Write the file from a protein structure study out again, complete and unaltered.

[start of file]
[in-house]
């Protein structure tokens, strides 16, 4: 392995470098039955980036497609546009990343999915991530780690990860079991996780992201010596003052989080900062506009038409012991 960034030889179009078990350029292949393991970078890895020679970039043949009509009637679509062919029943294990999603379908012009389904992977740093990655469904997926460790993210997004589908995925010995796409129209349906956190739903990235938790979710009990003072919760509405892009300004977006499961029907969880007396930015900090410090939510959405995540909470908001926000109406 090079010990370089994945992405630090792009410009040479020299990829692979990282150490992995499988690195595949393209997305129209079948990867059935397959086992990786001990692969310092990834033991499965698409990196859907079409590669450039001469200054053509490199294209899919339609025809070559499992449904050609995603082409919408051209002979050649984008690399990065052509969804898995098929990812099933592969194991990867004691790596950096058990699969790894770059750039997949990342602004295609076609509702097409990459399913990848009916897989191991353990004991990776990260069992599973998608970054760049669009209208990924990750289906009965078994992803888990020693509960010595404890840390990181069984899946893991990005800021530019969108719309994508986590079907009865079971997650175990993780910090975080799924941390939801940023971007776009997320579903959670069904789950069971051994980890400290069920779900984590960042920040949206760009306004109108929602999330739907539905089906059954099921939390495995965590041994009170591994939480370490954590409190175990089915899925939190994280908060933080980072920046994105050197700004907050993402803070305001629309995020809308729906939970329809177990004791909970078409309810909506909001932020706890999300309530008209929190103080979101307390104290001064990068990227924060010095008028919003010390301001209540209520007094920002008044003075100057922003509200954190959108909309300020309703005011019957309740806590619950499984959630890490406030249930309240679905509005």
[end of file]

[in-house]
């Protein structure tokens, strides 16, 4: 392995470098039955980036497609546009990343999915991530780690990860079991996780992201010596003052989080900062506009038409012991 960034030889179009078990350029292949393991970078890895020679970039043949009509009637679509062919029943294990999603379908012009389904992977740093990655469904997926460790993210997004589908995925010995796409129209349906956190739903990235938790979710009990003072919760509405892009300004977006499961029907969880007396930015900090410090939510959405995540909470908001926000109406 090079010990370089994945992405630090792009410009040479020299990829692979990282150490992995499988690195595949393209997305129209079948990867059935397959086992990786001990692969310092990834033991499965698409990196859907079409590669450039001469200054053509490199294209899919339609025809070559499992449904050609995603082409919408051209002979050649984008690399990065052509969804898995098929990812099933592969194991990867004691790596950096058990699969790894770059750039997949990342602004295609076609509702097409990459399913990848009916897989191991353990004991990776990260069992599973998608970054760049669009209208990924990750289906009965078994992803888990020693509960010595404890840390990181069984899946893991990005800021530019969108719309994508986590079907009865079971997650175990993780910090975080799924941390939801940023971007776009997320579903959670069904789950069971051994980890400290069920779900984590960042920040949206760009306004109108929602999330739907539905089906059954099921939390495995965590041994009170591994939480370490954590409190175990089915899925939190994280908060933080980072920046994105050197700004907050993402803070305001629309995020809308729906939970329809177990004791909970078409309810909506909001932020706890999300309530008209929190103080979101307390104290001064990068990227924060010095008028919003010390301001209540209520007094920002008044003075100057922003509200954190959108909309300020309703005011019957309740806590619950499984959630890490406030249930309240679905509005």